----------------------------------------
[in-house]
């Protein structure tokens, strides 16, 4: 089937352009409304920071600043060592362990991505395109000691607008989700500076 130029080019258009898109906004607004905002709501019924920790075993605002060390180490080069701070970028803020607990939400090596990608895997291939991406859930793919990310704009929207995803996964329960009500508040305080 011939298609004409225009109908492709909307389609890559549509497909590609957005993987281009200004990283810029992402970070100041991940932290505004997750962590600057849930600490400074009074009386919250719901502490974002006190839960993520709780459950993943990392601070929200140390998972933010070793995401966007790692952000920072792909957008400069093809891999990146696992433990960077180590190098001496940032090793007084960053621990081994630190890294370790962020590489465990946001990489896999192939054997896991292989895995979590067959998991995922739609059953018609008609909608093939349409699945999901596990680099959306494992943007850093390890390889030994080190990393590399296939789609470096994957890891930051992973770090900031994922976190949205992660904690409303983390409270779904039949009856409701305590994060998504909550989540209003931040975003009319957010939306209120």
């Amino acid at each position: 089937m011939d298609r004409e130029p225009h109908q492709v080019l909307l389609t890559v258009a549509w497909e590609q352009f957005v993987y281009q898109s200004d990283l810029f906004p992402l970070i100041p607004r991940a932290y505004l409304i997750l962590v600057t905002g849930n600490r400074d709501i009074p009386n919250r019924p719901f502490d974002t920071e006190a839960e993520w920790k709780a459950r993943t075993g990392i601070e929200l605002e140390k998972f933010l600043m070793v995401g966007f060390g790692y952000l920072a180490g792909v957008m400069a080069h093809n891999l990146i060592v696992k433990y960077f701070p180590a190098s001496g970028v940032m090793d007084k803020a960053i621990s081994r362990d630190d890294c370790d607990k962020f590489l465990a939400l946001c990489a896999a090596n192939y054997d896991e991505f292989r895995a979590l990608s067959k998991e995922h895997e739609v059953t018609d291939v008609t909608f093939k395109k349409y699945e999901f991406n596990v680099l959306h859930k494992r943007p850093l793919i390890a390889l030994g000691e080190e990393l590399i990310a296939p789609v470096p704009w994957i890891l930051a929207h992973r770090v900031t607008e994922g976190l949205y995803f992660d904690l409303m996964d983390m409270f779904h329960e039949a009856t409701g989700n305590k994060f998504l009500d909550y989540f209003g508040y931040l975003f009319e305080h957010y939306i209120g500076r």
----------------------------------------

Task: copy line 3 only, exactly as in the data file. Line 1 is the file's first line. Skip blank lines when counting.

């Amino acid at each position: 089937m011939d298609r004409e130029p225009h109908q492709v080019l909307l389609t890559v258009a549509w497909e590609q352009f957005v993987y281009q898109s200004d990283l810029f906004p992402l970070i100041p607004r991940a932290y505004l409304i997750l962590v600057t905002g849930n600490r400074d709501i009074p009386n919250r019924p719901f502490d974002t920071e006190a839960e993520w920790k709780a459950r993943t075993g990392i601070e929200l605002e140390k998972f933010l600043m070793v995401g966007f060390g790692y952000l920072a180490g792909v957008m400069a080069h093809n891999l990146i060592v696992k433990y960077f701070p180590a190098s001496g970028v940032m090793d007084k803020a960053i621990s081994r362990d630190d890294c370790d607990k962020f590489l465990a939400l946001c990489a896999a090596n192939y054997d896991e991505f292989r895995a979590l990608s067959k998991e995922h895997e739609v059953t018609d291939v008609t909608f093939k395109k349409y699945e999901f991406n596990v680099l959306h859930k494992r943007p850093l793919i390890a390889l030994g000691e080190e990393l590399i990310a296939p789609v470096p704009w994957i890891l930051a929207h992973r770090v900031t607008e994922g976190l949205y995803f992660d904690l409303m996964d983390m409270f779904h329960e039949a009856t409701g989700n305590k994060f998504l009500d909550y989540f209003g508040y931040l975003f009319e305080h957010y939306i209120g500076r």